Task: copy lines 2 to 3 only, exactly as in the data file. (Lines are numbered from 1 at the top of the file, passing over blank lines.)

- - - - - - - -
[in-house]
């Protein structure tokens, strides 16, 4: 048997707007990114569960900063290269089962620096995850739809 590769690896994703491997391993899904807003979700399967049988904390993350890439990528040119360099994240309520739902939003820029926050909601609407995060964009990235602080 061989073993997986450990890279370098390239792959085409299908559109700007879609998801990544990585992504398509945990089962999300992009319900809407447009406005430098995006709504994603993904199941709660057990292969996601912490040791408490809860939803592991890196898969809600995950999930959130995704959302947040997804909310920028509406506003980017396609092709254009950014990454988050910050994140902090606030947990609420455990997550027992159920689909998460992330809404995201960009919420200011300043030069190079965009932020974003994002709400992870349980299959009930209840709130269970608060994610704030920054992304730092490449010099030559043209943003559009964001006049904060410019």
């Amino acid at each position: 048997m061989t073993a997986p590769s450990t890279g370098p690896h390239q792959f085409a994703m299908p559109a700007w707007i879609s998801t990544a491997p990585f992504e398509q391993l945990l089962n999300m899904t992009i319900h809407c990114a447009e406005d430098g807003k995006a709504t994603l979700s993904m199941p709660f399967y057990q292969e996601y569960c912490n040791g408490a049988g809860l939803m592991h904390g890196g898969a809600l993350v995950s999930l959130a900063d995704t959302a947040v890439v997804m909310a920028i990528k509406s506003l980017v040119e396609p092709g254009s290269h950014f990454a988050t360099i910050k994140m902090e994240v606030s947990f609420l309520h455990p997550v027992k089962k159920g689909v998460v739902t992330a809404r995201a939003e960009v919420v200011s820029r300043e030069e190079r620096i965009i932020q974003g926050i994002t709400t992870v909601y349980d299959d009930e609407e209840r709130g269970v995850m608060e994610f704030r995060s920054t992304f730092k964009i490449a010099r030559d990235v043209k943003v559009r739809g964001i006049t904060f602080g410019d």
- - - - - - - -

């Protein structure tokens, strides 16, 4: 048997707007990114569960900063290269089962620096995850739809 590769690896994703491997391993899904807003979700399967049988904390993350890439990528040119360099994240309520739902939003820029926050909601609407995060964009990235602080 061989073993997986450990890279370098390239792959085409299908559109700007879609998801990544990585992504398509945990089962999300992009319900809407447009406005430098995006709504994603993904199941709660057990292969996601912490040791408490809860939803592991890196898969809600995950999930959130995704959302947040997804909310920028509406506003980017396609092709254009950014990454988050910050994140902090606030947990609420455990997550027992159920689909998460992330809404995201960009919420200011300043030069190079965009932020974003994002709400992870349980299959009930209840709130269970608060994610704030920054992304730092490449010099030559043209943003559009964001006049904060410019």
């Amino acid at each position: 048997m061989t073993a997986p590769s450990t890279g370098p690896h390239q792959f085409a994703m299908p559109a700007w707007i879609s998801t990544a491997p990585f992504e398509q391993l945990l089962n999300m899904t992009i319900h809407c990114a447009e406005d430098g807003k995006a709504t994603l979700s993904m199941p709660f399967y057990q292969e996601y569960c912490n040791g408490a049988g809860l939803m592991h904390g890196g898969a809600l993350v995950s999930l959130a900063d995704t959302a947040v890439v997804m909310a920028i990528k509406s506003l980017v040119e396609p092709g254009s290269h950014f990454a988050t360099i910050k994140m902090e994240v606030s947990f609420l309520h455990p997550v027992k089962k159920g689909v998460v739902t992330a809404r995201a939003e960009v919420v200011s820029r300043e030069e190079r620096i965009i932020q974003g926050i994002t709400t992870v909601y349980d299959d009930e609407e209840r709130g269970v995850m608060e994610f704030r995060s920054t992304f730092k964009i490449a010099r030559d990235v043209k943003v559009r739809g964001i006049t904060f602080g410019d």